It wasn’t long ago that AMP chair David Murray and his board signed off on the appointment of a new CEO for AMP Capital, despite knowing it would involve promoting an individual who had been penalized for sexual harassment, after the company settled a claim by a former female subordinate.
The CEO decision by the board, as I wrote last week, is baffling — if you consider culture essential to the operating of a good business, and a significant appointment an opportunity to send a message regarding where a business wants to head next. I can only assume they thought the sexual harassment issue would go unnoticed.
They underestimated the women of AMP (and I’ve been told, some of the men too), who are demanding answers. They underestimated the fury of some of the shareholders and investors. They underestimated the determination of the Australian Financial Review to investigate the matter and keep the story on the front page.
So seeing David Murray quoted today as saying the board “in no way condones the behaviour involved” regarding the sexual harassment claim, you could be forgiven for thinking the board might be reconsidering their decision.
Rather the comment — issued by Murray to AMP staff on behalf of the board, and picked up by the AFR — noted that the promotion had been “unanimously supported and approved” by the board. They had also given it “extensive consideration.”
That board is male-dominated, with just two women out of eight at the table. It’s notably behind most of its peers on the ASX 50 that have gotten to at least a 30 per cent female board member rate.
The board said it has also “heard the wide-ranging views expressed internally”. But that appeared to be the end of the statement.
There have been further statements to staff from both their overall CEO Francesco De Ferrari and national CEO Alex Wade, noting a priority to “fast track” initiatives that are designed to address inclusion and the issues that have been raised over the past week. Like their board, they also noted there’s been a lot of listening going on.
The last time AMP did so much listening, it resulted in three female board members stepping down, as the then interim executive chair said shareholders were demanding “meaningful change” following the fallout from the banking royal commission.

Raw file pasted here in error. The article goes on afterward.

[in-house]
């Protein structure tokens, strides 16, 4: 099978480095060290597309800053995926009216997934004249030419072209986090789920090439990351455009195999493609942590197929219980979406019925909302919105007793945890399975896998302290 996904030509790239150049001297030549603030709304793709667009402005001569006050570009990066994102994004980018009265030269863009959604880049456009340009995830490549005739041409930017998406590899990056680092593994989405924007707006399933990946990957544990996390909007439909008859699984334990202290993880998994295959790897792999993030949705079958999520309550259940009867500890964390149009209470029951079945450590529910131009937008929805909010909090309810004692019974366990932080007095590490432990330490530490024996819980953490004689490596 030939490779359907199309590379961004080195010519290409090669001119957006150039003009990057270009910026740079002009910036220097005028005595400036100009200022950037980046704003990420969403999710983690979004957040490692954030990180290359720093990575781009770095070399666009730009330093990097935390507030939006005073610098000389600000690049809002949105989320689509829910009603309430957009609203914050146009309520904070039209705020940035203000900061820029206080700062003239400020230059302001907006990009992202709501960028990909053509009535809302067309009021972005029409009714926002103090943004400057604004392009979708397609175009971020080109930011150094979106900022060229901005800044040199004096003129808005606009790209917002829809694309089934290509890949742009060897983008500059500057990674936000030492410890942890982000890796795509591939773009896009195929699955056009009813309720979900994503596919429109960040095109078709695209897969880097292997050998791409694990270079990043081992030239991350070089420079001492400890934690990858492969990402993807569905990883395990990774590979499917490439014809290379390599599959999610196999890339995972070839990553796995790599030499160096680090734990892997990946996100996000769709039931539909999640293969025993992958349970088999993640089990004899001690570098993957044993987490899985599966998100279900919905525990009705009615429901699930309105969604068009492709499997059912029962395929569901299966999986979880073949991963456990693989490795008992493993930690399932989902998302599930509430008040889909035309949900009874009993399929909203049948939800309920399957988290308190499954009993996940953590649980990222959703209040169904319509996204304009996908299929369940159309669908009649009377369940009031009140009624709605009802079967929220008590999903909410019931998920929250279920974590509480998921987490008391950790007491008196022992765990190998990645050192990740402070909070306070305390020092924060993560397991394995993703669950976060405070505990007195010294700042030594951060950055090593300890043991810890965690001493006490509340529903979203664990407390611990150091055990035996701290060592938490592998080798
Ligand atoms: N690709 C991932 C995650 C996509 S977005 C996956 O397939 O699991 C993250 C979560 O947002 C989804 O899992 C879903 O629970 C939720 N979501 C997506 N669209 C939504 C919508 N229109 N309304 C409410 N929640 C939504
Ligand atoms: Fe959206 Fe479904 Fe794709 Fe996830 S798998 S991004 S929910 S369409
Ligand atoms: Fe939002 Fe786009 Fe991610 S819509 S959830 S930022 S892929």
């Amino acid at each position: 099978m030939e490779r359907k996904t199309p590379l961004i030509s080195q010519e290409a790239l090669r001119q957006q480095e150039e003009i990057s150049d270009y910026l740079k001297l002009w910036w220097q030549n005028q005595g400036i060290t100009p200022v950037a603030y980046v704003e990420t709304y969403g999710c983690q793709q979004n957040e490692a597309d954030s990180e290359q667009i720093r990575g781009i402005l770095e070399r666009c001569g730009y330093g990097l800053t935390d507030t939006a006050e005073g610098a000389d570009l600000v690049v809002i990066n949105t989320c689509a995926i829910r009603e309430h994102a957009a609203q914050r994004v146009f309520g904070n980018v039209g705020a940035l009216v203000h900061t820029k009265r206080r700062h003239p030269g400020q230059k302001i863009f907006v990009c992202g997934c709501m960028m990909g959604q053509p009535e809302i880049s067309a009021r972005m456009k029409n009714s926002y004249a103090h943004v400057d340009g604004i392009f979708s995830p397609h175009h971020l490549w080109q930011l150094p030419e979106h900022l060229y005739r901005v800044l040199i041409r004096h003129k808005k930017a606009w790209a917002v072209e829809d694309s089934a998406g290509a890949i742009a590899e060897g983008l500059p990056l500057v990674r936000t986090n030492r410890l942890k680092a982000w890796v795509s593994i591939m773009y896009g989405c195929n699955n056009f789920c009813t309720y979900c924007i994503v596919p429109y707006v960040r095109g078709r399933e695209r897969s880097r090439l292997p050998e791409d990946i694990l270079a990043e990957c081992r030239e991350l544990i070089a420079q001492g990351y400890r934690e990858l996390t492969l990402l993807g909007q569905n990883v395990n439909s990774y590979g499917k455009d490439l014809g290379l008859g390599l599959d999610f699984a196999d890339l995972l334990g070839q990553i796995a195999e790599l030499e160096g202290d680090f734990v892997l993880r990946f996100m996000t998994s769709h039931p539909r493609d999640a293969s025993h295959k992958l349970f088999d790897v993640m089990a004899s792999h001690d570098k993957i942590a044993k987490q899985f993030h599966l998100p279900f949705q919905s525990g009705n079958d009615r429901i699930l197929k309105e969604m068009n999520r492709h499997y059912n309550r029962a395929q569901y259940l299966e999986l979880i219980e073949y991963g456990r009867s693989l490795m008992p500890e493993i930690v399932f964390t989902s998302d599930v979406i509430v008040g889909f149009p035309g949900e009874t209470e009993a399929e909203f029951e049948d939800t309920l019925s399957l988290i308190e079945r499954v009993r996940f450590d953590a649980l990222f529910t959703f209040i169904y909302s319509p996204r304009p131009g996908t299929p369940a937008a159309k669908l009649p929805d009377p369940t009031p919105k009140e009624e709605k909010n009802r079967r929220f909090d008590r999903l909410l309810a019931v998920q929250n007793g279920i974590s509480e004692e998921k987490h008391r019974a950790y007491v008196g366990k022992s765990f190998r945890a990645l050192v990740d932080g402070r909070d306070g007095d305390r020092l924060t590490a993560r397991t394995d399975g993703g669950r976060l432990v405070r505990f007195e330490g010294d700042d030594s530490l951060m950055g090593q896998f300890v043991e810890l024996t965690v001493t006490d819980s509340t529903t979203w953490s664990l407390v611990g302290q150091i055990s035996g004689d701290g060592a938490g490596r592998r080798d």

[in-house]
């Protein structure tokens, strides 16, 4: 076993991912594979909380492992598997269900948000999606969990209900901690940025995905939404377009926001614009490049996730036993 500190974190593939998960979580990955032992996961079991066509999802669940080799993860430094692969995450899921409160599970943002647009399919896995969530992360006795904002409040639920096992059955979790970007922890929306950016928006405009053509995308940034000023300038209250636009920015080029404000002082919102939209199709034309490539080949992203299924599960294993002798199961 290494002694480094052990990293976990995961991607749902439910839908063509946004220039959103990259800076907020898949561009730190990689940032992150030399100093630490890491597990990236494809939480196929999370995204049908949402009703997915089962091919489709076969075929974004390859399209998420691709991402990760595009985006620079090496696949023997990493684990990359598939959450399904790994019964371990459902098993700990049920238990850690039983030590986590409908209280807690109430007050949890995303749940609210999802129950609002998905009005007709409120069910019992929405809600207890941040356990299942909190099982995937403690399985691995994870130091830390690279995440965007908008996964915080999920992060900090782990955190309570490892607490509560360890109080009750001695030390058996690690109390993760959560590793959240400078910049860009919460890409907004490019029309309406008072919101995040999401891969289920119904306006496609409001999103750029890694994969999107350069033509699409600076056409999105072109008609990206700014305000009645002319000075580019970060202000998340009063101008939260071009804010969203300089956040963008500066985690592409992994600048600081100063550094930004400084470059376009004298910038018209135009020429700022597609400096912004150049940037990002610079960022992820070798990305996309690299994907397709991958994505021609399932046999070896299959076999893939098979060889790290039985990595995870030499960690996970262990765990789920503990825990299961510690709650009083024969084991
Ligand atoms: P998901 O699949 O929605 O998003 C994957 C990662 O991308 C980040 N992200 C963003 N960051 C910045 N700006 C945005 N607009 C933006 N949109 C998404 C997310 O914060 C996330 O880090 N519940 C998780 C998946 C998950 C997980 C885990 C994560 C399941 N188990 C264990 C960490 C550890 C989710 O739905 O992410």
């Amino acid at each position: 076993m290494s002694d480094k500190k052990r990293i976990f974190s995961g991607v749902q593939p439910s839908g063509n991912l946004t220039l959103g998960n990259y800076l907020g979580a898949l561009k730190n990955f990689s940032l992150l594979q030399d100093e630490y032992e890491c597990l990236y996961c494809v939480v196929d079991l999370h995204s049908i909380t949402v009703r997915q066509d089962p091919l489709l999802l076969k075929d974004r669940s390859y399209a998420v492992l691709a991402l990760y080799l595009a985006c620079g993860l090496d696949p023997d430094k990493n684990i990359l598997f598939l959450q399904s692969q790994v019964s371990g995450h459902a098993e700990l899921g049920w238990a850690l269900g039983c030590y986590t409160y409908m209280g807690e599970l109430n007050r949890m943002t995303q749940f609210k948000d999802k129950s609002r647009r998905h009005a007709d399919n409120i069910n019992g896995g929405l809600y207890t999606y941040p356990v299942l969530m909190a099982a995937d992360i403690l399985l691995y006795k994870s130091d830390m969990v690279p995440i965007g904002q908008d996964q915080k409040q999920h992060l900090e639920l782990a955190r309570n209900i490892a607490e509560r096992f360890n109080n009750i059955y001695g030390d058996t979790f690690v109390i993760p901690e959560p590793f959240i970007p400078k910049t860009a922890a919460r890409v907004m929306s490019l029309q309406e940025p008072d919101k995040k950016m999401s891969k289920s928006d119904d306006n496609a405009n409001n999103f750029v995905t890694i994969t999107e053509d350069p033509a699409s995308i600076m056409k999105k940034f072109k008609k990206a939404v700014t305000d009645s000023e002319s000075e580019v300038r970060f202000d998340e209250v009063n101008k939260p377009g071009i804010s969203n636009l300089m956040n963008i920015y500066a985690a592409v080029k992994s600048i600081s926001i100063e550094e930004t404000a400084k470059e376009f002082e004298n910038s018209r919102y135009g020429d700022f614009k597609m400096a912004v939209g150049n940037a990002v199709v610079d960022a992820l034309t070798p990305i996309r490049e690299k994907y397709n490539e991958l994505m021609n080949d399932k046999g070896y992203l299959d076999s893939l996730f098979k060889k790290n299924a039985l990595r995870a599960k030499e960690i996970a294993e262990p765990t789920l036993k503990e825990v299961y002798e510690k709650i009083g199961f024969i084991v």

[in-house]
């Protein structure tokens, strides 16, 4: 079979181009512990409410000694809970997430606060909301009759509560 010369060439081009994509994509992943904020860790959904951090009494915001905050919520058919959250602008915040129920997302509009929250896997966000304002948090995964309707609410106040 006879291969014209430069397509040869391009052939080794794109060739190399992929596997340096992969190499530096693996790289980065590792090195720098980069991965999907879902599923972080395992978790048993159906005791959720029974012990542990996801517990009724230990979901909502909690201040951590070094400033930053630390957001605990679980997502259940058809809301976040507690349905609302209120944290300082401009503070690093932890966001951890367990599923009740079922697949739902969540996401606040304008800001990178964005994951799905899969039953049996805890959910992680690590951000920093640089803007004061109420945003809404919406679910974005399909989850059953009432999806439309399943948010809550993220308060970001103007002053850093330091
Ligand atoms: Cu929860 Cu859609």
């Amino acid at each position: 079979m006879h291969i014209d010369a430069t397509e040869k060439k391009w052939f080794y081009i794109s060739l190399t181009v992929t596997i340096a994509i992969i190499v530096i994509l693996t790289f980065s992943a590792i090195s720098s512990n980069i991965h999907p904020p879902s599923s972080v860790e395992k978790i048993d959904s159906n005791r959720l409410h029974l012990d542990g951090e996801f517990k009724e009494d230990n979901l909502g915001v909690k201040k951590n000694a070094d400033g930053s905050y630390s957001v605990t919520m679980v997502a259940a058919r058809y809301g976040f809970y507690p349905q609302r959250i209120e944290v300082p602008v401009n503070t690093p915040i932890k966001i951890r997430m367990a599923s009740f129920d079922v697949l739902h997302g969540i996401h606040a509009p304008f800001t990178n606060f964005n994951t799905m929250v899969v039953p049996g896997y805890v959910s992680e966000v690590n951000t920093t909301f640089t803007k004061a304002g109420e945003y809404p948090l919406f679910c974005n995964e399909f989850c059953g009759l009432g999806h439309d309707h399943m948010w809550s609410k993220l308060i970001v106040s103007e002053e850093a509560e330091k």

This latest AMP Capital CEO appointment is just one among many appointments that occur every day: just another one of the individuals who get promoted, celebrated and rewarded, despite a history of sexual harassment or some other kind of behaviour that’s damaged others.
Most of these appointments will go unnoticed. They’re not always the big CEO of a division within an ASX 50 business, nor even a key executive leader. They could be a manager much further down the line, and within a much smaller business. They’re appointments that are happening in banks, in law firms, in restaurants, schools, supermarkets, factories, everywhere. And they’re usually happening in places where female staff members will never have a chance to “get heard” on how they’re feeling about the situation.
Sometimes, those making such appointments will also note that they don’t “condone” the previous behaviour of an individual getting promoted who is known to have affected the careers or lives of others. They agree such bad behaviour has no place in their business, and of course they wouldn’t do it themselves. They may commit to putting in some additional sexual harassment training and messaging, and possibly to hiring consultants to help with their diversity and inclusion. Maybe they’ll establish more targets for female promotions, or perhaps a mentoring or sponsorship program to elevate more women. Maybe they’ll make it easier for those needing to make future complaints, and commit to a ‘no tolerance’ policy in the future.
Yes, they will reject the past behaviour. But by making the appointment, they fail to address the issue.